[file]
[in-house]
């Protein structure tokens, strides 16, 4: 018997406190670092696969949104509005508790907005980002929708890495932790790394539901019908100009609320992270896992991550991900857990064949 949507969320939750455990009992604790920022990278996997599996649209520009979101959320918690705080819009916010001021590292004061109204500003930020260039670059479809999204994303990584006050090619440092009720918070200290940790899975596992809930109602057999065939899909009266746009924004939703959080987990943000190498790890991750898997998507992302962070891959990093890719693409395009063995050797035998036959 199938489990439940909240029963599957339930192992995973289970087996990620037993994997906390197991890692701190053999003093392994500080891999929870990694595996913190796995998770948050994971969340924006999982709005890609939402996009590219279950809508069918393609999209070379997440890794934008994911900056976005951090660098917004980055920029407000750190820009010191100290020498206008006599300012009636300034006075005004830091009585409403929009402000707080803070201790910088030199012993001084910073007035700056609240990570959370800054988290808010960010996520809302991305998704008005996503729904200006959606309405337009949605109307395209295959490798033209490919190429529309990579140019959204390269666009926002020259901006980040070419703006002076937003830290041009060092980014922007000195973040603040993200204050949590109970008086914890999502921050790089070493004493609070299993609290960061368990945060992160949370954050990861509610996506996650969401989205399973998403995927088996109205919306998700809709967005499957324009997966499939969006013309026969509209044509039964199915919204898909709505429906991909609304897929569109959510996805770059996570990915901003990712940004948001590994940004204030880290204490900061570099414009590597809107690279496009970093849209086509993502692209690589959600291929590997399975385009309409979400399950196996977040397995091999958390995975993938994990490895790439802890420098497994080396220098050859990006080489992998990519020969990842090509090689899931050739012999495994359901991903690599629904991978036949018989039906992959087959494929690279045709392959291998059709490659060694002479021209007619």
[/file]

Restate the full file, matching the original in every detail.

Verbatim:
[in-house]
């Protein structure tokens, strides 16, 4: 018997406190670092696969949104509005508790907005980002929708890495932790790394539901019908100009609320992270896992991550991900857990064949 949507969320939750455990009992604790920022990278996997599996649209520009979101959320918690705080819009916010001021590292004061109204500003930020260039670059479809999204994303990584006050090619440092009720918070200290940790899975596992809930109602057999065939899909009266746009924004939703959080987990943000190498790890991750898997998507992302962070891959990093890719693409395009063995050797035998036959 199938489990439940909240029963599957339930192992995973289970087996990620037993994997906390197991890692701190053999003093392994500080891999929870990694595996913190796995998770948050994971969340924006999982709005890609939402996009590219279950809508069918393609999209070379997440890794934008994911900056976005951090660098917004980055920029407000750190820009010191100290020498206008006599300012009636300034006075005004830091009585409403929009402000707080803070201790910088030199012993001084910073007035700056609240990570959370800054988290808010960010996520809302991305998704008005996503729904200006959606309405337009949605109307395209295959490798033209490919190429529309990579140019959204390269666009926002020259901006980040070419703006002076937003830290041009060092980014922007000195973040603040993200204050949590109970008086914890999502921050790089070493004493609070299993609290960061368990945060992160949370954050990861509610996506996650969401989205399973998403995927088996109205919306998700809709967005499957324009997966499939969006013309026969509209044509039964199915919204898909709505429906991909609304897929569109959510996805770059996570990915901003990712940004948001590994940004204030880290204490900061570099414009590597809107690279496009970093849209086509993502692209690589959600291929590997399975385009309409979400399950196996977040397995091999958390995975993938994990490895790439802890420098497994080396220098050859990006080489992998990519020969990842090509090689899931050739012999495994359901991903690599629904991978036949018989039906992959087959494929690279045709392959291998059709490659060694002479021209007619």